Over the years, Kraftwerk have shied away from public life, rarely giving interviews and when it comes to publicity photoshoots, they just send their robot selves to do their bidding. Their mechanical doppelgangers make an appearance during the most apt song for Kraftwerk: ‘The Robots’. Taken from seminal record ‘The Man Machine’ the iconic track is given a frantic re-wiring as it takes on a new danceable, techno-infused lease of life. The flawless showcase of pop and art is brought to a close by the triple header of ‘Boing Boom Tschak/Techno Pop/Musique Non Stop’ and it’s at this point we realise (as if it needs to be said) we’ve been in the presence of greatness.

Without sounding gushing, tonight was a revelation and one we’ll never forget – witnessing Kraftwerk as an audio-visual extravaganza was something we thought would never happen – it was truly an honour. WE ARE THE ROBOTS.


Photography by Naomi Abbs

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Keep It Kool: The Kool Keith Story (2014) 32min.

From the early days of Hip Hop in his native Bronx, to his pioneering work with Ultramagnetic MCs, to re- defining underground Hip Hop with his Dr. Octagon album, hip hop’s most illusive Icon tells his life story. Filmed in the Bronx and Delaware (complete with rare performance footage, and new music) Keep It Kool: The Kool Keith story, is a unique view into the mind of hip hop’s original mad genius. Kool Keith along with his group Ultramagnetic MCs, changed Hip Hop production forever with their pioneering style of meshing samples together. From his influence on KRS-One, up through his cult classic work with Dan The Automator, Kool Keith has managed to stay relevant on a global scale by being 100% unique. Finally, fans and hip hop historians alike can hear his life story from the tours with The Red Hot Chili Peppers and Green Day, back to his humble beginnings in the New York City housing projects. Directed by hip hop artist, producer and film maker Marcus “Marchitect” Watkins, Keep It Kool: The Kool Keith story is a must see for any music lover.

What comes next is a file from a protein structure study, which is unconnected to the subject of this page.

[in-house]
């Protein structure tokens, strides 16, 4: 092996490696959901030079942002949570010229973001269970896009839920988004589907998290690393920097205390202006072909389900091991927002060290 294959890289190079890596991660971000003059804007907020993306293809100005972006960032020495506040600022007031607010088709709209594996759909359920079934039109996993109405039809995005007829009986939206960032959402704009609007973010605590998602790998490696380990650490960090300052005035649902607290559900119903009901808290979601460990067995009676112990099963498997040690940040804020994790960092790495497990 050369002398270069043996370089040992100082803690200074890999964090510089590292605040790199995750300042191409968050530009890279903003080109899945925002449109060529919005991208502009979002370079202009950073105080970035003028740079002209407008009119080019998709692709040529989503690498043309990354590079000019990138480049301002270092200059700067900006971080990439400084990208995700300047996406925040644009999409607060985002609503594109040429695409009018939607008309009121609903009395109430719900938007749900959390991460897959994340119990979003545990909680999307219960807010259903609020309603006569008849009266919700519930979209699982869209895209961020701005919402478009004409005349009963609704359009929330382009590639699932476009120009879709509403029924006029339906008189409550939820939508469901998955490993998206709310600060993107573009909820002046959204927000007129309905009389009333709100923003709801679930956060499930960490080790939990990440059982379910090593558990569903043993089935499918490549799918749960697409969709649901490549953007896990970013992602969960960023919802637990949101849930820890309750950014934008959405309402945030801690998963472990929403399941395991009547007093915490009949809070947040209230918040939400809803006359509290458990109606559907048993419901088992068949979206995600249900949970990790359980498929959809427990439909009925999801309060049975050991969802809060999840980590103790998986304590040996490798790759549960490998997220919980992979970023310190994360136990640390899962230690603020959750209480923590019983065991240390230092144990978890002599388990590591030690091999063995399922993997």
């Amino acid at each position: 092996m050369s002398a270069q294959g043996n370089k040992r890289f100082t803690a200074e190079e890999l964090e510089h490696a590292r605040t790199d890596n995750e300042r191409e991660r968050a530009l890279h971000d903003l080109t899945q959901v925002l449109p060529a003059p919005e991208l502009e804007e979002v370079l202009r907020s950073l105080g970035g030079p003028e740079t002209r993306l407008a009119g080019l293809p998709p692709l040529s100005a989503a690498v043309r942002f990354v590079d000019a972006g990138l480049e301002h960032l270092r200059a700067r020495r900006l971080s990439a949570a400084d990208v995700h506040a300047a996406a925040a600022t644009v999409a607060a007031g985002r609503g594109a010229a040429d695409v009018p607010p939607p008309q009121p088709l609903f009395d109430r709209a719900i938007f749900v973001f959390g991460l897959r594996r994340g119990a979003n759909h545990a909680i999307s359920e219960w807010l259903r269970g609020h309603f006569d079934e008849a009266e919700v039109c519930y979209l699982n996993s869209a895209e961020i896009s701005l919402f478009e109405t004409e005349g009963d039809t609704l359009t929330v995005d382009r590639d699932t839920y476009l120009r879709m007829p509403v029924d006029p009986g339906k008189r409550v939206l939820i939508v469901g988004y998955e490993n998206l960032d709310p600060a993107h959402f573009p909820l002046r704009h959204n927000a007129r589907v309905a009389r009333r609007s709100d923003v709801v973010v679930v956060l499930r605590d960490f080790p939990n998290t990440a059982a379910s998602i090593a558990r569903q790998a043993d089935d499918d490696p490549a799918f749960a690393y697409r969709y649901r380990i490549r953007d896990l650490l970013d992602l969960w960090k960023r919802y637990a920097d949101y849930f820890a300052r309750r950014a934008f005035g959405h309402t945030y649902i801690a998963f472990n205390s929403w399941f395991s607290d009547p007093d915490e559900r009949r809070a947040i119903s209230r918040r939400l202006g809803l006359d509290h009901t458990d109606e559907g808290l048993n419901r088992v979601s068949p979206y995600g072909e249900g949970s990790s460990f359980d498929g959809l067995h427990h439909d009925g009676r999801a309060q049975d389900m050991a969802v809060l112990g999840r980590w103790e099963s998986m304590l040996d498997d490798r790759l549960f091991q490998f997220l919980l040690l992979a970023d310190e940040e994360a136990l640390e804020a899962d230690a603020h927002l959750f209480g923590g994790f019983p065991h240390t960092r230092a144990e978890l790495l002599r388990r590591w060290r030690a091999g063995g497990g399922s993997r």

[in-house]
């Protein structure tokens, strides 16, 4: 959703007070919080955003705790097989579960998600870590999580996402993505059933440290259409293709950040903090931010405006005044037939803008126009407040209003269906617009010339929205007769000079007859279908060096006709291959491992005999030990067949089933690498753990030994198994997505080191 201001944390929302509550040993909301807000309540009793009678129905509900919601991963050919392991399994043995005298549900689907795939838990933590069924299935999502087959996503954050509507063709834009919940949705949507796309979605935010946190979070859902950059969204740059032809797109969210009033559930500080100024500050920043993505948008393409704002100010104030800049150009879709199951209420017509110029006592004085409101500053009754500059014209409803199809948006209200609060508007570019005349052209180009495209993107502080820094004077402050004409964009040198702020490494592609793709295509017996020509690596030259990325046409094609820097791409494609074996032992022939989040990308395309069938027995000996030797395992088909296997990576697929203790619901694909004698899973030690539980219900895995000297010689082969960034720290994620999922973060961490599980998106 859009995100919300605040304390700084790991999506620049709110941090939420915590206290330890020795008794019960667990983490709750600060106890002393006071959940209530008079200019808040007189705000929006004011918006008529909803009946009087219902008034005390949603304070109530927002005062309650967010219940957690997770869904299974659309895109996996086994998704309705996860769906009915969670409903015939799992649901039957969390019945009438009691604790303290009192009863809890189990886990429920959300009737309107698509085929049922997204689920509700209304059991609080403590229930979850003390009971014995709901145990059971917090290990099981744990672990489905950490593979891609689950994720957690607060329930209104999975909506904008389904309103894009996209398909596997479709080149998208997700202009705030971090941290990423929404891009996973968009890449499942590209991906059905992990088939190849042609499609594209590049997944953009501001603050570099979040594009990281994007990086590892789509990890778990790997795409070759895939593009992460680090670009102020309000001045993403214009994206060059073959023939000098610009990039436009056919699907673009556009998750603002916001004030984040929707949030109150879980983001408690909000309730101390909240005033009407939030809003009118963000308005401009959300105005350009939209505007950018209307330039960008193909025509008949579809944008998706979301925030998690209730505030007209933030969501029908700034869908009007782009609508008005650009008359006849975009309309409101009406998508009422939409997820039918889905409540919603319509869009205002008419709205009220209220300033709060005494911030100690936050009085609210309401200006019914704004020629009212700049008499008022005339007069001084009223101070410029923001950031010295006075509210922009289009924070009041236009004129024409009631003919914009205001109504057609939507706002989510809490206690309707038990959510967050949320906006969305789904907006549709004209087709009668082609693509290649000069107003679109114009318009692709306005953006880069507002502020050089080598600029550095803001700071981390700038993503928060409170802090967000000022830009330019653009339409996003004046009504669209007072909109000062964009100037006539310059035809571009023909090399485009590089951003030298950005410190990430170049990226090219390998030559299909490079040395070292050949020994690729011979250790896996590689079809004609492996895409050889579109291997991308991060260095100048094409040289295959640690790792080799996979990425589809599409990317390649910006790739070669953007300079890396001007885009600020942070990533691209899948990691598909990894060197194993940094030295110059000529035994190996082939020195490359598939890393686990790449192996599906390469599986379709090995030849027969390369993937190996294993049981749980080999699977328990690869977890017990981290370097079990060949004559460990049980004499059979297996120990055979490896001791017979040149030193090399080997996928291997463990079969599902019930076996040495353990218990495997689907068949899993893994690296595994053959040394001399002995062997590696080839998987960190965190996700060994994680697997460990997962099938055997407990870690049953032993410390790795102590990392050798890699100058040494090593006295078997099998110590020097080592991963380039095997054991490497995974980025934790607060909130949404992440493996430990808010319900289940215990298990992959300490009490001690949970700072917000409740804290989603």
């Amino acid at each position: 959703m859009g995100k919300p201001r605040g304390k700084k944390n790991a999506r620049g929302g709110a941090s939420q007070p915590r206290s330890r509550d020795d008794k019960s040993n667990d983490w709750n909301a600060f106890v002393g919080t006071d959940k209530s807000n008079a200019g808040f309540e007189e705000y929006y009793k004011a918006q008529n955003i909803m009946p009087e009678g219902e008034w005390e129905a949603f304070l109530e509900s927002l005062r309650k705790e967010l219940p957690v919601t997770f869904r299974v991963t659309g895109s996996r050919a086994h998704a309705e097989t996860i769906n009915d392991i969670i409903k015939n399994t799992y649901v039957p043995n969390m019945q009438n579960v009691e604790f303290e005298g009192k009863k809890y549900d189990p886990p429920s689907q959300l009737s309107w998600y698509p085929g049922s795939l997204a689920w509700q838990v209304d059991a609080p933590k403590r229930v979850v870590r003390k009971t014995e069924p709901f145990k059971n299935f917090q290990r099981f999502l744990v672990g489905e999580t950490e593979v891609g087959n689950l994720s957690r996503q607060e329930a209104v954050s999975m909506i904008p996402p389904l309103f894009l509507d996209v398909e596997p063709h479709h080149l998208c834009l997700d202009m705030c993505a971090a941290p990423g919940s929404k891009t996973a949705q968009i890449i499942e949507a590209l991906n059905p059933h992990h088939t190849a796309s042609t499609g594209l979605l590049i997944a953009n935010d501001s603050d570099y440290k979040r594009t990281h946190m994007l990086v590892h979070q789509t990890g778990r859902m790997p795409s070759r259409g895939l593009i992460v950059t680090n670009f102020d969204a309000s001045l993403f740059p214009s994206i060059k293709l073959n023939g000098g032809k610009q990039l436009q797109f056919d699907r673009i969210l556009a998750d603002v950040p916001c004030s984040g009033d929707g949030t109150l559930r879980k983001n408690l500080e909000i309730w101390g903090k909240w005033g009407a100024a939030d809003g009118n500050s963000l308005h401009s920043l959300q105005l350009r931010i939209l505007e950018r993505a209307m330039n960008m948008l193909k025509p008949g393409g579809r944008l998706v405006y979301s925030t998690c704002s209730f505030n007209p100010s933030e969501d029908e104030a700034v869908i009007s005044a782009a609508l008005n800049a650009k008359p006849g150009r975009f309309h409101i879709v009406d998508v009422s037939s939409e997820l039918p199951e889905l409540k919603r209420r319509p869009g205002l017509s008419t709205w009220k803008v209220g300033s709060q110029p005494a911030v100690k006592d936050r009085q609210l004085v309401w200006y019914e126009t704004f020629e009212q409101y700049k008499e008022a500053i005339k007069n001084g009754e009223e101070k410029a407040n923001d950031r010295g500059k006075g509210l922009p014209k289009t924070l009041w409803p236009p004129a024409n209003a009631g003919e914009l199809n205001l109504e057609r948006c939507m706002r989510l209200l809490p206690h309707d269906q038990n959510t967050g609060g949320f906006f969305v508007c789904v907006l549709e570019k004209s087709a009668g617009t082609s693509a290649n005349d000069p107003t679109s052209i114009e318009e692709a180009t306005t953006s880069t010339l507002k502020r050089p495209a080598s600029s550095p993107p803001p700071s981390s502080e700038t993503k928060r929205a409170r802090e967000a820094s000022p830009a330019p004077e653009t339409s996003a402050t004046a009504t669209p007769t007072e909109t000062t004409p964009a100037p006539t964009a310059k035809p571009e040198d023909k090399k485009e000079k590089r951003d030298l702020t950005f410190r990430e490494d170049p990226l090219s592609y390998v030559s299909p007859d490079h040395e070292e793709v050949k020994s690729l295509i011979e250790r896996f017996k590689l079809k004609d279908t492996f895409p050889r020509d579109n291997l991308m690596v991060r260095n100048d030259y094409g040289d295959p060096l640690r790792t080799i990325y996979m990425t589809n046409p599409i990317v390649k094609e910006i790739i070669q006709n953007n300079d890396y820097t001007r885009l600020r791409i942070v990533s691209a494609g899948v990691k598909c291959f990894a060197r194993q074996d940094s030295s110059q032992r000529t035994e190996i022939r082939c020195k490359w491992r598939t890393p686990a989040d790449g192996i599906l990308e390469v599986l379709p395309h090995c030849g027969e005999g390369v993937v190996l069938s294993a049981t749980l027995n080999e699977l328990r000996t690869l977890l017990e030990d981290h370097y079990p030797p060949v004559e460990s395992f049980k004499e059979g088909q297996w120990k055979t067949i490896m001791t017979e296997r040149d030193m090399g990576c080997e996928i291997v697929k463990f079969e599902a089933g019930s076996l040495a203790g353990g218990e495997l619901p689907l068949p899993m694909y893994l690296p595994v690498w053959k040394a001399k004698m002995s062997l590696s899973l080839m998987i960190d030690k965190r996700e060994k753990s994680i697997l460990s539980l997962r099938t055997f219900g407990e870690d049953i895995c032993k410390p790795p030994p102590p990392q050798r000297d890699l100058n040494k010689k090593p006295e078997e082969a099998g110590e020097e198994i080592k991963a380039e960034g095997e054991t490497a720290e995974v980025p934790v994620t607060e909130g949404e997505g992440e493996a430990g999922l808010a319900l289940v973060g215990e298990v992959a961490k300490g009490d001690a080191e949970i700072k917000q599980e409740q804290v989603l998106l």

[News] REBOOT Ranks 1st on Billboard’s Top 10 Best K-Pop Albums of 2015

1. Reboot, Wonder Girls

Much of K-pop is based around the idea of a “concept.” Groups are created with a concept (you’re a cute girl group, you’re a hip-hop boy band) and the beloved Wonder Girls were no exception, debuting with a ‘50s/'60s retro sound. After the act went on hiatus in 2013, Wonder Girls reemerged this summer with a new lineup (original members Sun and Sohee left, departed vocalist Sunmi returned) and new concept ('80s pop-rock instead of brassy bops). Sonically, the results were super-impressive with lead single “I Feel You” arguably not even the best on the album. Reboot explores Madonna-esque dance pop (see “Baby Don’t Play,” “Candle”) to dark-leaning synth-rock (“One Black Night,” “Loved”) and even gives a nod to the early days of hip-hop (“Back”).

But most importantly, Reboot showcases the importance of a concept and what happens when an act believes in that concept. Wonder Girls wrote or played instruments (!) on nearly every track. It’s that type of dedication to your concept, nay art, that makes for a body of work that rises above the rest. As previously mentioned, this year was filled with a spectacular amount of K-pop album releases, but the best comes when the act fully embraces what makes them unique.

© Billboard